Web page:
The New York Islanders and Carolina Hurricanes are in the amusingly Norris Division-like situation of battling for second place in the eight-team Metropolitan Division despite having unimpressive 3-2-x records.
After breaking a curse of sorts and sweeping the Hurricanes in 2011-12, the Isles were winless against them in three tries during last season's lockout year. As they adjust to a new reason for rivalry, this is the first of four meetings under the new format, a slate that is spread over the schedule in October, November, January and late March.
Both teams did not practice yesterday, so they had full morning skates today.
Evgeni Nabokov starts as expected for the Isles. In the revolving Matt door, Carkner is back in for Donovan, though Jack Capuano says that's not a knock on Donovan's play against the Oilers. Presumably they are looking for a little more defensive experience against the Hurricanes' dangerous forwards, as Donovan is still learning how to battle top NHL forwards in front of the net.
- The Hurricanes have promising rookie Ryan Murphy in the fold now, with Mike Komisarek as the little-used seventh defenseman -- but the local boy Komisarek will get a chance tonight as he dresses for his second game of the season.
- Also on defense, Tim Gleason now skating and nearing his return from a concussion. This summer they also picked up Ron Hainsey and Andrej Sekera, who pairs with Justin Faulk for their top defensive pair.
- New faces in the Canes' mix up front also include ex-Sabre Nathan Gerbe and ex-Everyone Radek Dvorak.
- Canes Country points out what the Isles have to fear here: A dangerous top line, which has had trouble producing thus far, but which strafed the Islanders for goals last season.
- Jiri Tlusty isn't always on that line with Eric Staal and Alex Semin (Tuomo Ruutu has been in his stead), but they're betting he's there tonight after returning there earlier this week in a 3-2 win in Toronto. [Update: Confirmed by Chip Alexander.]
- Shutdown Line says the Hurricanes power play has struggled thus far not through approach but through execution. So that will be an interesting matchup against the Islanders penalty kill, which has been good so far.
- Of course unlike the Hurricanes, the Isles power play has also been good, producing at over 20% in the early going.
But I wouldn't read too much into the special teams battle. The Islanders' 5-on-5 possession numbers have been ugly thus far but different in the last two games against (admittedly bad) Buffalo and Edmonton.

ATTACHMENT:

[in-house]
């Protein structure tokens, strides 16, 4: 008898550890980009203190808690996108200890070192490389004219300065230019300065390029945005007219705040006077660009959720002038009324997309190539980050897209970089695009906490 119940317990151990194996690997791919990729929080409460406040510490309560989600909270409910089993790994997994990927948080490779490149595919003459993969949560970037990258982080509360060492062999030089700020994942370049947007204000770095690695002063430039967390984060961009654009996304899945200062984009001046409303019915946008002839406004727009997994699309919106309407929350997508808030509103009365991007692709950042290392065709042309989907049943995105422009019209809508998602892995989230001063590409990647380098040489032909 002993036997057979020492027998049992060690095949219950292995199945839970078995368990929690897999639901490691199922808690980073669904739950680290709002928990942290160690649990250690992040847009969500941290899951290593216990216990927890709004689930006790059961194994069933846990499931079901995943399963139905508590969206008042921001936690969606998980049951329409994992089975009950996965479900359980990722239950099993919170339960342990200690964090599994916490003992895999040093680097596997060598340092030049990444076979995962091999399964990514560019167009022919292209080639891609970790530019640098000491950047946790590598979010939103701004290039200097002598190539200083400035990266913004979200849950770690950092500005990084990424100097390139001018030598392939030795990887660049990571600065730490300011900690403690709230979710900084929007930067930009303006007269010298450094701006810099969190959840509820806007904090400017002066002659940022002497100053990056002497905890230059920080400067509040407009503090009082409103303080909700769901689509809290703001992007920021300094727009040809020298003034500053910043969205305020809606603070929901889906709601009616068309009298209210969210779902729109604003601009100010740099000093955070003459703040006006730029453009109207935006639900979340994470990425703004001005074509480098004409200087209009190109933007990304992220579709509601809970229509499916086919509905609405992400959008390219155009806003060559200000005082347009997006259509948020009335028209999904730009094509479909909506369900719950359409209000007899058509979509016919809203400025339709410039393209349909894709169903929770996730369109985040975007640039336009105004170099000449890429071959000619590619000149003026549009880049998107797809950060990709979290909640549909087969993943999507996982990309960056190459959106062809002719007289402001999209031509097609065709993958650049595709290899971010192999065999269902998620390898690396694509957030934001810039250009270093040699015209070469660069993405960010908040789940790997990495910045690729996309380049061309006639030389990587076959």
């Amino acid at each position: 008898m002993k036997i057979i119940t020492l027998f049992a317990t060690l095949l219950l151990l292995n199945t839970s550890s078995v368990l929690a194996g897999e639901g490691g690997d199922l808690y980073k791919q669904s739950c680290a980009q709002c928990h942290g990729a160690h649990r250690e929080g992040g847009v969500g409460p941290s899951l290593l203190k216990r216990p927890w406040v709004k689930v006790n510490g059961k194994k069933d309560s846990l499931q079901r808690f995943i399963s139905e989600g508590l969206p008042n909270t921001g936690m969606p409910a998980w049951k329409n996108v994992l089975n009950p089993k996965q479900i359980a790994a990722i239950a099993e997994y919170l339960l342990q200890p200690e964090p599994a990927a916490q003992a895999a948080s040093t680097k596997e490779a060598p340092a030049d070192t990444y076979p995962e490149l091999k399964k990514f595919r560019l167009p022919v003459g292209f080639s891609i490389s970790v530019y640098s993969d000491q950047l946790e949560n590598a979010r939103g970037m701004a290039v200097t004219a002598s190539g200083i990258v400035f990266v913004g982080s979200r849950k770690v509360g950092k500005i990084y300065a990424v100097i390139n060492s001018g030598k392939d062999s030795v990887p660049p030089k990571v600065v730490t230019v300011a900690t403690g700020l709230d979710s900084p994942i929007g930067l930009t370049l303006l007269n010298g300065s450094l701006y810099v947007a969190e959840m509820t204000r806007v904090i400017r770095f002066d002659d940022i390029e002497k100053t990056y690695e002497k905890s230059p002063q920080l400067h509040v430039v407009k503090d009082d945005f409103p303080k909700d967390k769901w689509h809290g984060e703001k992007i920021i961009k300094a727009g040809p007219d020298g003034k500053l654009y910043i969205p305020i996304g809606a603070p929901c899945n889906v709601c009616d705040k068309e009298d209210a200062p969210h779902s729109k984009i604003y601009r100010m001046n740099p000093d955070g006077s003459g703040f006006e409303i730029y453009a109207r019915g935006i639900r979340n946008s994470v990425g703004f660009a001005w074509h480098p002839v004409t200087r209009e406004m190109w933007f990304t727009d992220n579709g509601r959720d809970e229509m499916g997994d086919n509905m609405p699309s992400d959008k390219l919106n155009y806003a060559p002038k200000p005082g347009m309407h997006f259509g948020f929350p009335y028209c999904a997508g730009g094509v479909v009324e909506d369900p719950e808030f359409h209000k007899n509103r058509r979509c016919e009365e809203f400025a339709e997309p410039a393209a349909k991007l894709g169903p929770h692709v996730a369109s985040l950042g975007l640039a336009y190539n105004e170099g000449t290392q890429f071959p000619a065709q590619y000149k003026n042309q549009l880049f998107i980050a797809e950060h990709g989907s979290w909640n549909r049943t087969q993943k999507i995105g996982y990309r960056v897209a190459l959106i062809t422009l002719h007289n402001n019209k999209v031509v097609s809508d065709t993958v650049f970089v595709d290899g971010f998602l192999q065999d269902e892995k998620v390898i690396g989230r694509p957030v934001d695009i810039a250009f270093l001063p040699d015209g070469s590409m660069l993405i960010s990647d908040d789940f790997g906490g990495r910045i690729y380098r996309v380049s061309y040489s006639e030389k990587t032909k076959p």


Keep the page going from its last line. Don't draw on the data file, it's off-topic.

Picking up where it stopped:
Basically, none of these figures fully reflect who the teams ultimately are, but rather what they've done and how things have gone in the season's opening weeks. That might continue tonight of course, but I'd sooner bet on something like what we saw last season: Close games, dangerous moments created by the Staal line, unwelcome contributions from Jordan Staal -- and maybe an aggravating goalie moment.
Islanders Zone Entries
For those interested in newer ways of assessing the game (you might call them fancy stats, or the maths, or in this case zone entries), garik16 posted (in comments) a look at individual players' offensive zone entry tallies through the first seven games. At its best, this tells you who has been best at moving the puck and retaining possession into the offensive zone (rather than dumping it in, which punts the possession question to a roll of the dice).
If you don't buy any of that, you can at least look at the data and conclude John Tavares is good at hockey (oh look: Frans Nielsen too!), and Travis Hamonic is indeed trying to carry the puck more.
(The numbers in the left are uniform numbers, obviously.)
Leave your First Islanders Goal picks for tonight's game over here.
More from Lighthouse Hockey:
- Metro Preview: by Staals' 11-Year-Old Cousin Oliver
- Islanders News: Matt Donovan, Josh Bailey Rebound; Offense from the D; Boss and Trots
- How the Metro Can Hurt: Carolina's Staal Attack
- New York Islanders Overcome Edmonton Oilers '8 Seconds of Hall' in 3-2 Win
- Post-Game Video: Capuano says Islanders approach with lead is not to 'protect'